Bitter ideological rivals - Hamilton and Thomas Jefferson

Jefferson and Hamilton Rap Battle

Perhaps no one captured these two sides of Alexander Hamilton’s ambition better than Benjamin Franklin.

“He means well for his country, is always an honest man, often a wise one, but sometimes, and in some things, absolutely out of his senses.”

Forgiveness.  Can you Imagine?

Alexander Hamilton was a man of towering intellect, unwavering patriotism, and deeply entrenched personal pride.  But what was the state of his soul?  The philosophical grounding of the American Revolution was fueled as much by Enlightenment humanism as anything else.  Yet our founding Fathers wrestled with the question of where God fit in it all.  Some, like Thomas Jefferson, seemed to revel in the man-centered rationalism that was sweeping through Europe at the time.  Others, like George Washington, seemed to straddle both worlds, consciously honoring the God of Christianity without clear statements of trust in Jesus Christ.  Where was Alexander Hamilton in all this?  We know that in his youth he ascribed to the Reformed tradition of protestant Christian belief.  It seems that his public life and published words seemed to offer little evidence of what would be considered an evangelical belief in the Gospel.  But we also know that in his later years he was returning to the faith of his youth.  The tragedies in his life and his hard experience in the world had pressed on his heart in his last few years.  He witnessed the robust evangelicalism of his wife and longed to see what happened to her happen to himself.

If it is true that the best place to look for the state of one’s soul before God is in the final conscious moments before death, then we have a pretty good idea of where Alexander Hamilton placed his trust.  In the hours after the duel with Aaron Burr that left him mortally wounded, Hamilton wanted more than anything to receive the Lord’s Supper.  Unable to obtain it from his Episcopal priest he asked for his Presbyterian minister-friend John Mason to give him communion. Mason wisely engaged the dying but coherent man as to the reason he fixed on this one desire.  As biographer Ron Chernow lays it out from eyewitness accounts, Mason sought to ascertain the state of Alexander Hamilton’s faith. Here’s some of that account.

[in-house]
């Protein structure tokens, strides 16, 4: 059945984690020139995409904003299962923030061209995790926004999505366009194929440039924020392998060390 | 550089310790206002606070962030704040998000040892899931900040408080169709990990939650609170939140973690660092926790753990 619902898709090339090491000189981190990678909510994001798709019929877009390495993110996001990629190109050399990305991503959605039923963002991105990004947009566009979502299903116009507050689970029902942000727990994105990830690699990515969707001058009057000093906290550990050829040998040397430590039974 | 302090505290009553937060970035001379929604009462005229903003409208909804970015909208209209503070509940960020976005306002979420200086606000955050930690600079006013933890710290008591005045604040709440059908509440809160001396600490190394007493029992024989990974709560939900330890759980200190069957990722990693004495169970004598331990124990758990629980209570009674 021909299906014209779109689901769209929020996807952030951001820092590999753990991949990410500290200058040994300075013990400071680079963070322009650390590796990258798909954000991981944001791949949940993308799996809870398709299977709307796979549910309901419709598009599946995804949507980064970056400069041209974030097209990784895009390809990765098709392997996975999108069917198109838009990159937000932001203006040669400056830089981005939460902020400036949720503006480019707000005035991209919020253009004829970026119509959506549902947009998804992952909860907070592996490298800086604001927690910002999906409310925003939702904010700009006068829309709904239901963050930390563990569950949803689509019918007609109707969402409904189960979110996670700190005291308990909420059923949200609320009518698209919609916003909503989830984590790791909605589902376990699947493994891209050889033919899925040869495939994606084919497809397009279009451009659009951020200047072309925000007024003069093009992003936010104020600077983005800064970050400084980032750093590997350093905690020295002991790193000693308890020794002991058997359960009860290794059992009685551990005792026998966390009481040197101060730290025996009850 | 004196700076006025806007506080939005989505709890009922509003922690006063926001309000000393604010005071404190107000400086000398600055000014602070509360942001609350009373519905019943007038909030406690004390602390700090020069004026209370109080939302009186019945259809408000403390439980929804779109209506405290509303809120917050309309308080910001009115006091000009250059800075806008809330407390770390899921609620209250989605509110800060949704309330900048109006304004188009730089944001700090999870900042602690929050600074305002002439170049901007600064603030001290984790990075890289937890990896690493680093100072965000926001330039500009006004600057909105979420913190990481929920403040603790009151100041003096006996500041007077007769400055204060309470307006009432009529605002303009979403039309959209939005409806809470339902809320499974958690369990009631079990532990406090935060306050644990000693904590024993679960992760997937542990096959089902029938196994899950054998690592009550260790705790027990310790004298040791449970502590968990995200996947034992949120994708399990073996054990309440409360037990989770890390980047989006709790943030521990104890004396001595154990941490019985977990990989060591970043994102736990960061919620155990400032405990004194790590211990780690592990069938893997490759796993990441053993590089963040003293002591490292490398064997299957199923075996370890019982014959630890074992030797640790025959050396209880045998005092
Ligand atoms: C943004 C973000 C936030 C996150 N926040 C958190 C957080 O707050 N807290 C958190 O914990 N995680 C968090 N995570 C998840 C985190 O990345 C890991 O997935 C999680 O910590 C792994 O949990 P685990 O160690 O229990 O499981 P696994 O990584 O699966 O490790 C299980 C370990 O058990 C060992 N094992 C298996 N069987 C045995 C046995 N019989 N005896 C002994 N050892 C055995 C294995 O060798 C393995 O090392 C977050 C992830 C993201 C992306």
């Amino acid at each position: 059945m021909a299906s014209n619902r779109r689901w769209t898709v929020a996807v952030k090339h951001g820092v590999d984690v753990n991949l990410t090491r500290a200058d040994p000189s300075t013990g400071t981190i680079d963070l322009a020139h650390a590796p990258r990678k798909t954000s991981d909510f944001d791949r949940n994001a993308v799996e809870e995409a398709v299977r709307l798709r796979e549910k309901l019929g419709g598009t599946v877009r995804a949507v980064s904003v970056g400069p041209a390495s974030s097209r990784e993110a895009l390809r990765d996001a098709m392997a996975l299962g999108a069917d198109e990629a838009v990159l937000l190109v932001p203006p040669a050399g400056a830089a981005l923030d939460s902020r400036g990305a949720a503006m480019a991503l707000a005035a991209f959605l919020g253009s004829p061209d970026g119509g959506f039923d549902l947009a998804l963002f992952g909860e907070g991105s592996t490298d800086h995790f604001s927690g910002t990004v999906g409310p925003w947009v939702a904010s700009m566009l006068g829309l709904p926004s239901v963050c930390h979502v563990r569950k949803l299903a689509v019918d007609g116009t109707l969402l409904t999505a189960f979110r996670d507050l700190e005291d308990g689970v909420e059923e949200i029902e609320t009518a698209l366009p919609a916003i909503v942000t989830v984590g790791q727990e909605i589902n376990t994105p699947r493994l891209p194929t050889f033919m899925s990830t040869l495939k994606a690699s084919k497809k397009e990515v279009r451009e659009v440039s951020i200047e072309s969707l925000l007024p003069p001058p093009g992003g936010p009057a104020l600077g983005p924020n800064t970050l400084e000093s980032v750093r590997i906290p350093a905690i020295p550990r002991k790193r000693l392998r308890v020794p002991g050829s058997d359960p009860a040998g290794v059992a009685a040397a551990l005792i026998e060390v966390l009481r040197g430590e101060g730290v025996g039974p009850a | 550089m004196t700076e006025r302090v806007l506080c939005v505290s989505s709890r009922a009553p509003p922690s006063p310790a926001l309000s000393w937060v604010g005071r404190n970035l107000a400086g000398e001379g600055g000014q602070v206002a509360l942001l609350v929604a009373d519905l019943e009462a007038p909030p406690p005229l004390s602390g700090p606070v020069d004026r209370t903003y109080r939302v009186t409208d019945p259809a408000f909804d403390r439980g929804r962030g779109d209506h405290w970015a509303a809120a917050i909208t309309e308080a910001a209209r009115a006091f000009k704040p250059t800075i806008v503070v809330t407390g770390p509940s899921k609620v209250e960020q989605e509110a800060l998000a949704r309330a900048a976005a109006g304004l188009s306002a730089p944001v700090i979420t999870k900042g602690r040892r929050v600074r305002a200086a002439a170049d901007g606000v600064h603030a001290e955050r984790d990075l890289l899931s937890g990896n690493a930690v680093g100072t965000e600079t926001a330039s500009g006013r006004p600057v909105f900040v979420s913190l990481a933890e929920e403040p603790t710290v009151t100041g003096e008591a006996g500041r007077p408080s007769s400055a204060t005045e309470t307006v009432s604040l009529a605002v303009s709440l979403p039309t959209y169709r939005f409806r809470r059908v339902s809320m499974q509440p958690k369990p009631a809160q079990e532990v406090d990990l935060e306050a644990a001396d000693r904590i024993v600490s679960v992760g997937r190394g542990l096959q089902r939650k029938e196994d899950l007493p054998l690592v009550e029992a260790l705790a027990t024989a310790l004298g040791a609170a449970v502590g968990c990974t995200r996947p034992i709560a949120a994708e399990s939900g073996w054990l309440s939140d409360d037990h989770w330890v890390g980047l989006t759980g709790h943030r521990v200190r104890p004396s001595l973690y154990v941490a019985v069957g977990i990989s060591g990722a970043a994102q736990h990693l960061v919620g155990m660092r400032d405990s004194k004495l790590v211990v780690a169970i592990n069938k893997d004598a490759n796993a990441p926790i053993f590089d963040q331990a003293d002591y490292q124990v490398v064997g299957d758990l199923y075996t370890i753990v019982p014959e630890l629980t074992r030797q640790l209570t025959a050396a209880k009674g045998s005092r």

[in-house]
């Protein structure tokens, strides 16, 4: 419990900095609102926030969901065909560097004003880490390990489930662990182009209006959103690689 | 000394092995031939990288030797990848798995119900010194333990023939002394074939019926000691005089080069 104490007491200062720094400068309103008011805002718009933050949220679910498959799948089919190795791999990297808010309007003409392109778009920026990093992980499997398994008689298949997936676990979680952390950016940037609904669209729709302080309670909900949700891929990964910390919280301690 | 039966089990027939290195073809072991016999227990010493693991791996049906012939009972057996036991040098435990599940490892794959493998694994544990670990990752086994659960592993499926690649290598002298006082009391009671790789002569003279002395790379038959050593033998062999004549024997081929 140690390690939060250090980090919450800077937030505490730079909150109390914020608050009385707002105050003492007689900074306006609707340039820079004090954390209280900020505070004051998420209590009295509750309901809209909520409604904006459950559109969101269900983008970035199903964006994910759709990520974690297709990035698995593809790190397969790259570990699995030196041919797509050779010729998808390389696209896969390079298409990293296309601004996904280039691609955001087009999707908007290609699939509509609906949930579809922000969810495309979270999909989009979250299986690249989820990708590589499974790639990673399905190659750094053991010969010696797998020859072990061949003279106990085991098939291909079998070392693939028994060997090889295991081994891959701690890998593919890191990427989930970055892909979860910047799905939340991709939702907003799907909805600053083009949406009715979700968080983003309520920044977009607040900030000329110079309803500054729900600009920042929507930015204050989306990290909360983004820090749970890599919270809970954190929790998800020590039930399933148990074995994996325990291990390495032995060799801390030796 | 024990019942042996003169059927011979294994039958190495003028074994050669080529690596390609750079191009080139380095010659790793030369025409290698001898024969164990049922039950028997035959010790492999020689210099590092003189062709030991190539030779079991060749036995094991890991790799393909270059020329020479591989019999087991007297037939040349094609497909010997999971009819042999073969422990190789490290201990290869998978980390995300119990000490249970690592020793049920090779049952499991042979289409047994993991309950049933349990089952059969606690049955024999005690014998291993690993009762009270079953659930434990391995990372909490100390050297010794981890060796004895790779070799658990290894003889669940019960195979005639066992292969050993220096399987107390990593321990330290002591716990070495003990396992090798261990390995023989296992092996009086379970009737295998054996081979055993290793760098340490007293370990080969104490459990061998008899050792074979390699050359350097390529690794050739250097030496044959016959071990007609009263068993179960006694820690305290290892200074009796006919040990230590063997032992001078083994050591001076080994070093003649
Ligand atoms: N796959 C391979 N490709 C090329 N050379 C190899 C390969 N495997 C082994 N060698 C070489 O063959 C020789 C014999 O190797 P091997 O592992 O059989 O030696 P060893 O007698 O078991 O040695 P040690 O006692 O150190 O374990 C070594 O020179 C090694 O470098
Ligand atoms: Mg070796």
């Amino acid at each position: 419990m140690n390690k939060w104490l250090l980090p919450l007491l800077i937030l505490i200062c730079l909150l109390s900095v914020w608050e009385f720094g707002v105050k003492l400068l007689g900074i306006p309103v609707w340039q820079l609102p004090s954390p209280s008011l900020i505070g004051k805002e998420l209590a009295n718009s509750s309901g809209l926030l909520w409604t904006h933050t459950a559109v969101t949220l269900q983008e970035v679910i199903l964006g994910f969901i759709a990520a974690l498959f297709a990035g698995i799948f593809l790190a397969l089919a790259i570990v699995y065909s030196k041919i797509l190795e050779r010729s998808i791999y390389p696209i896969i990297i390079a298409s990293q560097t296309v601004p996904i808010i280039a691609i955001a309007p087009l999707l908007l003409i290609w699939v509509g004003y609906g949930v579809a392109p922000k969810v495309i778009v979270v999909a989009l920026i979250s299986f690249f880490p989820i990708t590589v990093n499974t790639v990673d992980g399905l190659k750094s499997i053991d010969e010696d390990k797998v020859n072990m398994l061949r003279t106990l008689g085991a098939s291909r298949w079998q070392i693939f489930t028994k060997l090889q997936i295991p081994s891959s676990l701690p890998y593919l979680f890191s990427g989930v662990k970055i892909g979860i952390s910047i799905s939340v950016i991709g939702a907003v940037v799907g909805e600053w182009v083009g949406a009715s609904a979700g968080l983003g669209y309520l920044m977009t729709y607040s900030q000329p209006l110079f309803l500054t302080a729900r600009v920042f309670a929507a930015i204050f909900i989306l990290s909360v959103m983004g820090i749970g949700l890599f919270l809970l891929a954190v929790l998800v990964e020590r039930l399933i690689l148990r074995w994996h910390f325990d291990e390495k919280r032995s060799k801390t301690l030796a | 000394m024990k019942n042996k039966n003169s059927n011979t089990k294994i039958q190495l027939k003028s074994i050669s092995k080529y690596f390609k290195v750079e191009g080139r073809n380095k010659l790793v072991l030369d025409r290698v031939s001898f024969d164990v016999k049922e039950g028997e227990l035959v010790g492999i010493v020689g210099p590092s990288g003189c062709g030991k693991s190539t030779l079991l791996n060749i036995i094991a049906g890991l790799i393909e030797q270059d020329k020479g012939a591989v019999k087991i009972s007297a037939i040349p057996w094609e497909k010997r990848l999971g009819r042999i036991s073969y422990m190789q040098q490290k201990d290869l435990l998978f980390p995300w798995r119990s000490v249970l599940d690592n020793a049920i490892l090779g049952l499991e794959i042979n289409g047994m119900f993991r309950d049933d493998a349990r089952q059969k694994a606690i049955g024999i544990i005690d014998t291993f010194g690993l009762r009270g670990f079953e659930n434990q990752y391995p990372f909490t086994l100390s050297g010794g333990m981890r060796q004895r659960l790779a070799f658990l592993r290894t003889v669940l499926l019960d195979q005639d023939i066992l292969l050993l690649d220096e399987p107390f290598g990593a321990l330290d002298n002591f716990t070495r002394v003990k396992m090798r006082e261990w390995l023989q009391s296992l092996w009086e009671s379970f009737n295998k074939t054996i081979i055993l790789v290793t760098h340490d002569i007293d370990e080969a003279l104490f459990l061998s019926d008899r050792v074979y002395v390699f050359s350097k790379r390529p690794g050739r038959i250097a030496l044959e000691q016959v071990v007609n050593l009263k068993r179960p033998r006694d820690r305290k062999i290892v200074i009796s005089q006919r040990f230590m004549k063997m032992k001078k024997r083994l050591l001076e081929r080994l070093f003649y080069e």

“Aside from his strongly protective feelings toward his family, Hamilton was preoccupied with spiritual matters in a way that eliminates all doubt about the sincerity of his late-flowering religious interests...  Mason tried to console Hamilton by saying that all men had sinned and were equal in the Lord’s sight. “I perceive it to be so,” Hamilton said. “I am a sinner. I look to His mercy.” Hamilton also stressed his hatred of dueling: “I used every expedient to avoid the interview, but I have found for some time past that my life must be exposed to that man. I went to the field determined not to take his life.” As Mason told how Christ’s blood would wash away his sins, Hamilton grasped his hand, rolled his eyes heavenward, and exclaimed with fervor, “I have a tender reliance on the mercy of the Almighty, through the merits of the Lord Jesus Christ.””
In drawing on his own late blooming faith Alexander Hamilton was able to also bring spiritual care to his wife in his dying moments.  To comfort her, Hamilton kept intoning the one refrain he knew would soothe her troubled spirit above all others: “Remember, my Eliza, you are a Christian”


Alexander Hamilton did not live to repudiate dueling.  He died as a casualty of the ritual on July 11, 1804.  He was 49 years old; the only prominent founding father not to make it into his elderly years.  He is buried in the churchyard of Trinity Church, in the heart of the Wall Street district that owes its existence to the far-sighted economic ideas of the first Secretary of the Treasury of the United States.  

For years Trinity Church was a tourism curiosity due to its fictional role in the movie National Treasure.  But with the Miranda’s musical, Trinity Church has a whole new status as a pilgrimage destination.  I visited Hamilton’s grave on a trip to a conference in New York. 

Trinity Church - Unfortunately when I visited the Hamilton grave area
was under renovation

Alexander Hamilton with Eliza's crypt in
the foreground

Note that the tombstone indicates Alexander Hamilton died when he was 47,
most modern historians place it at 49, due to recent research
into his early life.